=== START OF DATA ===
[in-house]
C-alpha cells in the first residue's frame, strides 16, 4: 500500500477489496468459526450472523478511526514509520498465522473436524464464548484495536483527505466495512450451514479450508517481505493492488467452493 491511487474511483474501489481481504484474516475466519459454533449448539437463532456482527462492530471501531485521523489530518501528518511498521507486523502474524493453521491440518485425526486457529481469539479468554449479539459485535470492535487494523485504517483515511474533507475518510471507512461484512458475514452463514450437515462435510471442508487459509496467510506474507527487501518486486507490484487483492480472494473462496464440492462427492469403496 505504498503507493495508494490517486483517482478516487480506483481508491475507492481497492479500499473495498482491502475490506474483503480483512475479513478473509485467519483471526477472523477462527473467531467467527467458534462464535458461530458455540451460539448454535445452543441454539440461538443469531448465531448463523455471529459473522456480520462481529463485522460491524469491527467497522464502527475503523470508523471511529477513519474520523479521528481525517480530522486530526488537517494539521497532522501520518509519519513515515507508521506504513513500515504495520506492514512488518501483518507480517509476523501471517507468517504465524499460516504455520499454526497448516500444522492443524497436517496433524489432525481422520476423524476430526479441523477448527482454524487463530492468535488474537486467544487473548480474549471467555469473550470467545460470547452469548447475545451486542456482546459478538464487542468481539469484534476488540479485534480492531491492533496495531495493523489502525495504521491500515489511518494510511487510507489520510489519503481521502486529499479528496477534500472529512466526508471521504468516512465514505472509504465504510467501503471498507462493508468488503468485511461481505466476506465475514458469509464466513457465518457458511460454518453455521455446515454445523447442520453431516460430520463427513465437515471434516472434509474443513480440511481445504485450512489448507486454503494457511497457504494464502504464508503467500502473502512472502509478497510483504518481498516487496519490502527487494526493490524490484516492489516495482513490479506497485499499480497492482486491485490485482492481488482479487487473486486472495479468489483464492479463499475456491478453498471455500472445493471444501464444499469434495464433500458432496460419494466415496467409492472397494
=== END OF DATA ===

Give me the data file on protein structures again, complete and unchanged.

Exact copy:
[in-house]
C-alpha cells in the first residue's frame, strides 16, 4: 500500500477489496468459526450472523478511526514509520498465522473436524464464548484495536483527505466495512450451514479450508517481505493492488467452493 491511487474511483474501489481481504484474516475466519459454533449448539437463532456482527462492530471501531485521523489530518501528518511498521507486523502474524493453521491440518485425526486457529481469539479468554449479539459485535470492535487494523485504517483515511474533507475518510471507512461484512458475514452463514450437515462435510471442508487459509496467510506474507527487501518486486507490484487483492480472494473462496464440492462427492469403496 505504498503507493495508494490517486483517482478516487480506483481508491475507492481497492479500499473495498482491502475490506474483503480483512475479513478473509485467519483471526477472523477462527473467531467467527467458534462464535458461530458455540451460539448454535445452543441454539440461538443469531448465531448463523455471529459473522456480520462481529463485522460491524469491527467497522464502527475503523470508523471511529477513519474520523479521528481525517480530522486530526488537517494539521497532522501520518509519519513515515507508521506504513513500515504495520506492514512488518501483518507480517509476523501471517507468517504465524499460516504455520499454526497448516500444522492443524497436517496433524489432525481422520476423524476430526479441523477448527482454524487463530492468535488474537486467544487473548480474549471467555469473550470467545460470547452469548447475545451486542456482546459478538464487542468481539469484534476488540479485534480492531491492533496495531495493523489502525495504521491500515489511518494510511487510507489520510489519503481521502486529499479528496477534500472529512466526508471521504468516512465514505472509504465504510467501503471498507462493508468488503468485511461481505466476506465475514458469509464466513457465518457458511460454518453455521455446515454445523447442520453431516460430520463427513465437515471434516472434509474443513480440511481445504485450512489448507486454503494457511497457504494464502504464508503467500502473502512472502509478497510483504518481498516487496519490502527487494526493490524490484516492489516495482513490479506497485499499480497492482486491485490485482492481488482479487487473486486472495479468489483464492479463499475456491478453498471455500472445493471444501464444499469434495464433500458432496460419494466415496467409492472397494